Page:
Aurkurun school has re-opened on Monday, with extra security to be provided to staff, despite another violent attack over the weekend.
The recent assault on a school principal in the far north Queensland community led to teachers being flown out for a week.
But their return last Thursday was marred by an almost identical incident on Saturday night, where principal Scott Fatnowna and his wife were again victims of a carjacking.
The couple were allegedly threatened by three youths carrying machetes and knives.
No one was hurt, but the vehicle was stolen and taken on a joyride, before it became bogged on the outskirts of town.
The teachers and principal have voted to stay at the school, which will now operate under a new safety regime, endorsed by Queensland Police Commissioner Ian Stewart.
Teachers will now be escorted by police and private security guards when needed.
Strong warning from police
Three teens have been charged over the latest incident, and the Northern Region Assistant Police Commissioner, Paul Taylor, has issued a strong warning to the families of the re-offending youths.
“What we're asking people to do is show love for their children every day, every night,” he says.
“Take an interest where the kids are overnight, take an interest in feeding the kids. And maybe the kids won’t engage in dangerous activities.”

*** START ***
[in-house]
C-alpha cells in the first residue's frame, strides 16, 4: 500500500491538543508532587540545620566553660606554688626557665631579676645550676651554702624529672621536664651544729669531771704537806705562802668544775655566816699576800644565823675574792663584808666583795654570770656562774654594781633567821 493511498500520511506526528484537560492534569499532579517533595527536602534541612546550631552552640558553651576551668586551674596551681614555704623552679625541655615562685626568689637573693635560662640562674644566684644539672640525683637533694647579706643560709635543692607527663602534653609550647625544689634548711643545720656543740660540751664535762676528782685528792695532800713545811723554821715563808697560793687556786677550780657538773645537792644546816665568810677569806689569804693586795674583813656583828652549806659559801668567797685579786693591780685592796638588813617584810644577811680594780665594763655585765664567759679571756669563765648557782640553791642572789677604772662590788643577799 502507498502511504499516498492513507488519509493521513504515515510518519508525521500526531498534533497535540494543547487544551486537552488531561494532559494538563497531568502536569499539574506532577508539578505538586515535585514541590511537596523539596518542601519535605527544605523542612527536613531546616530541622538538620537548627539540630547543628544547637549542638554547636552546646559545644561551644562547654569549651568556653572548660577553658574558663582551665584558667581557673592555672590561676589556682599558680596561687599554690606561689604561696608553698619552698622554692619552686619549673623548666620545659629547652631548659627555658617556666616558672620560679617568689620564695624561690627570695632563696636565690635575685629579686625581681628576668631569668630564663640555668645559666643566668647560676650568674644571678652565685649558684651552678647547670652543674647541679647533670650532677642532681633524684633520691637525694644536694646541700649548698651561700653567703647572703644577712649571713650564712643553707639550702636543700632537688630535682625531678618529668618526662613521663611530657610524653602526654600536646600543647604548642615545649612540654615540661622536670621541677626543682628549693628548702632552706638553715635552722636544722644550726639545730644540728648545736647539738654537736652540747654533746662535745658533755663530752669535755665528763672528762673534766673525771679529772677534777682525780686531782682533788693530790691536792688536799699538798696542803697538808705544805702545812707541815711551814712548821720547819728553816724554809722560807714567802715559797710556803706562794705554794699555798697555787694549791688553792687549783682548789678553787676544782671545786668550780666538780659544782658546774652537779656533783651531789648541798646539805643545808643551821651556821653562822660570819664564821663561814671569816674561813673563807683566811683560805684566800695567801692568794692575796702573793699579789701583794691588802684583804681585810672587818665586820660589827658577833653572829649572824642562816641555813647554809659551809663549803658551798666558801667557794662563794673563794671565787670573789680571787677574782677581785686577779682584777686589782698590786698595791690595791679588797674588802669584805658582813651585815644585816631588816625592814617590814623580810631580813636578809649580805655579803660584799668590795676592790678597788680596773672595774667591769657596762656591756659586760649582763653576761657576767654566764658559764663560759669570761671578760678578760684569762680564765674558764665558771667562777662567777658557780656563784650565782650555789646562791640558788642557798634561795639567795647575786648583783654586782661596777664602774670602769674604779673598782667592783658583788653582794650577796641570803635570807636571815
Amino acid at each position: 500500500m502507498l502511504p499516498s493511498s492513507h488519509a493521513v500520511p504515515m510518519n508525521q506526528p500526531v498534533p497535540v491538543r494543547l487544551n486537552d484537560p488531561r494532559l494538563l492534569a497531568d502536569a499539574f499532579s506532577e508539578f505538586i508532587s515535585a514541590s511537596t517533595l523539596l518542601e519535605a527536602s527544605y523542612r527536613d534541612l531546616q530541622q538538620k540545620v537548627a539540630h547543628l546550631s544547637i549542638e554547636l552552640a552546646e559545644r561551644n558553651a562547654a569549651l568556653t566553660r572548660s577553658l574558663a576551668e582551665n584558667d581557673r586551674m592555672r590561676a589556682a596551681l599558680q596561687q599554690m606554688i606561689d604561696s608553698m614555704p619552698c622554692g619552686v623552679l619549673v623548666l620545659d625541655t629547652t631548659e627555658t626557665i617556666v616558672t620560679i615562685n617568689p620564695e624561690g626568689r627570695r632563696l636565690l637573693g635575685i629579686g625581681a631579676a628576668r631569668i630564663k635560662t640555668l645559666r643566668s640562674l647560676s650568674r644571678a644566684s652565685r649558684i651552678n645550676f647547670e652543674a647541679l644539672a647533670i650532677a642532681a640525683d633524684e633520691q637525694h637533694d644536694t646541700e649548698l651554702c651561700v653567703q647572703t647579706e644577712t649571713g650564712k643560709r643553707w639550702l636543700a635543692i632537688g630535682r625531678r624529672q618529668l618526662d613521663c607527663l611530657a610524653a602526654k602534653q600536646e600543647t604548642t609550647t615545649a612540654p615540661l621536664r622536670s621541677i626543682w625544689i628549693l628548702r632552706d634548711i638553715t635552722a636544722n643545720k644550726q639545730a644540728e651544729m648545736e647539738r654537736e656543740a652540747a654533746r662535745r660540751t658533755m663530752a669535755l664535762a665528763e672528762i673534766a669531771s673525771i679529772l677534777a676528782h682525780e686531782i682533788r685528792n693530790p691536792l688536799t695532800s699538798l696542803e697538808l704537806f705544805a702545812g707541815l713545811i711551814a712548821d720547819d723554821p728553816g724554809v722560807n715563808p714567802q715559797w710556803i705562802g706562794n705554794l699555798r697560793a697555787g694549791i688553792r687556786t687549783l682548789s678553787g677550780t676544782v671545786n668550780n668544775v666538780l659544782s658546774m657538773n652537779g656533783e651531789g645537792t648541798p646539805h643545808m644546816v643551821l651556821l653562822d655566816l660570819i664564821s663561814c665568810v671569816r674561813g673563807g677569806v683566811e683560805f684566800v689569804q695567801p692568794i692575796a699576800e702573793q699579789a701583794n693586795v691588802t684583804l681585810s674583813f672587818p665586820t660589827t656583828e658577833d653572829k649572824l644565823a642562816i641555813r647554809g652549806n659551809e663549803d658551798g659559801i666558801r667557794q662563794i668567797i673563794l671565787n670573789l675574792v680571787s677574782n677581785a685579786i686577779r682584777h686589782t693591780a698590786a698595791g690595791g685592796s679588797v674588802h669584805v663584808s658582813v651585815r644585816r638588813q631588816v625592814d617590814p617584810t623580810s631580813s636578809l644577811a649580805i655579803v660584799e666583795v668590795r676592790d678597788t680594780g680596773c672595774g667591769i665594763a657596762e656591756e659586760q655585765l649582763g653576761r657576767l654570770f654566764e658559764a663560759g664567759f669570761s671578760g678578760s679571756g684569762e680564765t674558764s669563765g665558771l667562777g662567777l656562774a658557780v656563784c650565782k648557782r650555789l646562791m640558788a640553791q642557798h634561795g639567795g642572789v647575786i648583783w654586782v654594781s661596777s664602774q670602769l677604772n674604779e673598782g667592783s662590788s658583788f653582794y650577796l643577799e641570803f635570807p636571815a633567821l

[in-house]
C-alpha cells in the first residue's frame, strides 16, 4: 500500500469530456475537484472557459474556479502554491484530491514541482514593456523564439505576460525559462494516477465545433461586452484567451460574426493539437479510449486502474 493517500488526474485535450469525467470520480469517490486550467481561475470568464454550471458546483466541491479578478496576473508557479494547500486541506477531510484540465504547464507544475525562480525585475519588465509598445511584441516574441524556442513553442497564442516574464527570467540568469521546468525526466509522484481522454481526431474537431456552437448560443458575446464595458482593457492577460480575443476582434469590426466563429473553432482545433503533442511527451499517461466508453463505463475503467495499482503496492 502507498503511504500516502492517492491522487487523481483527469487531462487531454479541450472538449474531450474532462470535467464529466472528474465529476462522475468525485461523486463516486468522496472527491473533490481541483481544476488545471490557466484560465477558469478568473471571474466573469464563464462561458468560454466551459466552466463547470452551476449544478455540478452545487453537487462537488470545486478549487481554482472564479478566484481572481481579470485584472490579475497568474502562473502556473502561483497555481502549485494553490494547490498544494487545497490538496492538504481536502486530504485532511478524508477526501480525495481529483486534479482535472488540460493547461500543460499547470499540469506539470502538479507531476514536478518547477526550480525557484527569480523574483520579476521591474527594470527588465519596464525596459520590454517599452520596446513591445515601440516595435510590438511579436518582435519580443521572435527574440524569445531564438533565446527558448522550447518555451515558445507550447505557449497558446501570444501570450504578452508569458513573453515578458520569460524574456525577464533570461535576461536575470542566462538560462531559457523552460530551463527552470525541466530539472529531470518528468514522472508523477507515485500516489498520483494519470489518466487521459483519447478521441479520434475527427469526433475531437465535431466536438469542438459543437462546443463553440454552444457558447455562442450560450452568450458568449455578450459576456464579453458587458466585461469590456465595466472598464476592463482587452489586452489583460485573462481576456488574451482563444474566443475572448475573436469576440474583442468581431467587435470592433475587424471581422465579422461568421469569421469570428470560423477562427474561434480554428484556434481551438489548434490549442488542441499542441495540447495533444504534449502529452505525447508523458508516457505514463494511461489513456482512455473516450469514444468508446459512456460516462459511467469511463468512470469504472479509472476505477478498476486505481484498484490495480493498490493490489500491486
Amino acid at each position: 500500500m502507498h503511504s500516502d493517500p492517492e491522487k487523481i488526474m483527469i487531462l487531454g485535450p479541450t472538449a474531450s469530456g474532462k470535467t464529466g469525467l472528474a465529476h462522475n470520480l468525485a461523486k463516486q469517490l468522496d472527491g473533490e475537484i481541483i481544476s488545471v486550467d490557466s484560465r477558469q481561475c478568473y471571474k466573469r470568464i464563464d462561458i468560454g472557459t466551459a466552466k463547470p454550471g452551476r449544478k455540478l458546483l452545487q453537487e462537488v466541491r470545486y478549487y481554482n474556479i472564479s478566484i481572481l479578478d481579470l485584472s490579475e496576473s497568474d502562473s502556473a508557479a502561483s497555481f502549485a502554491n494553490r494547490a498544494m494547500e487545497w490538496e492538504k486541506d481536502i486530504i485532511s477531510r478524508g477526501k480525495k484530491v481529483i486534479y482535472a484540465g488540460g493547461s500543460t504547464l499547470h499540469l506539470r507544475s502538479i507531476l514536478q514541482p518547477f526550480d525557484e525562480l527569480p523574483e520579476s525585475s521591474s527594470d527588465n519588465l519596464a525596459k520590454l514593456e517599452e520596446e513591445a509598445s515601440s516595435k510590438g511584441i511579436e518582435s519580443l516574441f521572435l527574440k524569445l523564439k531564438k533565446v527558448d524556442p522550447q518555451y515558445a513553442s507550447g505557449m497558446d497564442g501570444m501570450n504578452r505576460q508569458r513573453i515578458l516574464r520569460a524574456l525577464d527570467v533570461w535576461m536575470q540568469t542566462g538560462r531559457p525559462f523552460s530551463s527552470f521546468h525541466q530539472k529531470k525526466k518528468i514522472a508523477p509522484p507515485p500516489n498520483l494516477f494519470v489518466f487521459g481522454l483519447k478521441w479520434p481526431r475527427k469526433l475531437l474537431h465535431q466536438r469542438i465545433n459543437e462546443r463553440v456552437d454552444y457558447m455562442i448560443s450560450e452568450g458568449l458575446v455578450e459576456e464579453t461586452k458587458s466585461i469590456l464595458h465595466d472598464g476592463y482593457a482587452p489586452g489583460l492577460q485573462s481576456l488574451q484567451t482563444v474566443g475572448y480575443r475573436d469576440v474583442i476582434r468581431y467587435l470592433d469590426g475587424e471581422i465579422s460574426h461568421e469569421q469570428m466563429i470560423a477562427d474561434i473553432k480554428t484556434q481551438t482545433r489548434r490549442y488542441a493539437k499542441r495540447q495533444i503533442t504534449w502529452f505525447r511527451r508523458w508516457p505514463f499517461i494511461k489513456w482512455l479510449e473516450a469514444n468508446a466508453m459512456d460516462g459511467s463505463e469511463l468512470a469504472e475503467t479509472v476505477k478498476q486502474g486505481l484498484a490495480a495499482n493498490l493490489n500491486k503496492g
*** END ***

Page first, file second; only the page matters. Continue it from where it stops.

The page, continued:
Mr Taylor emphasised the need to work with the community and elders.
“Ultimately it’s the community that’s going to have the answers.”
“Some people think you can arrest your way out of these situations, we’re very mindful that the criminal justice system is over-represented by Indigenous males, in particular juvenile detention.”
“We’re striving towards diverting people away from criminal activities, to get them into activities that are productive.”
The latest carjacking comes as a high-level government delegation, including the Premier's own director-general, arrived in the town for talks with elders on Monday.
Government response: ‘weak, non-existent’
Last week NITV reported that Noel Pearson attempted to reach out to the Queensland government about violence in the Aurukun community in March this year.
In a letter addressed to the Queensland Minister for Aboriginal and Torres Strait Islander Partnerships Curtis Pitt, he labels the response by the state government so far as ‘either weak or non-existent.’
A recent video on YouTube from the community also shows police standing by as young women fight in the streets of Aurukun.
Elder Phyllis Yunkaporta told the ABC that she wants the police to step in earlier to quell the violence.
“We want the police to take action right there and then,” she said.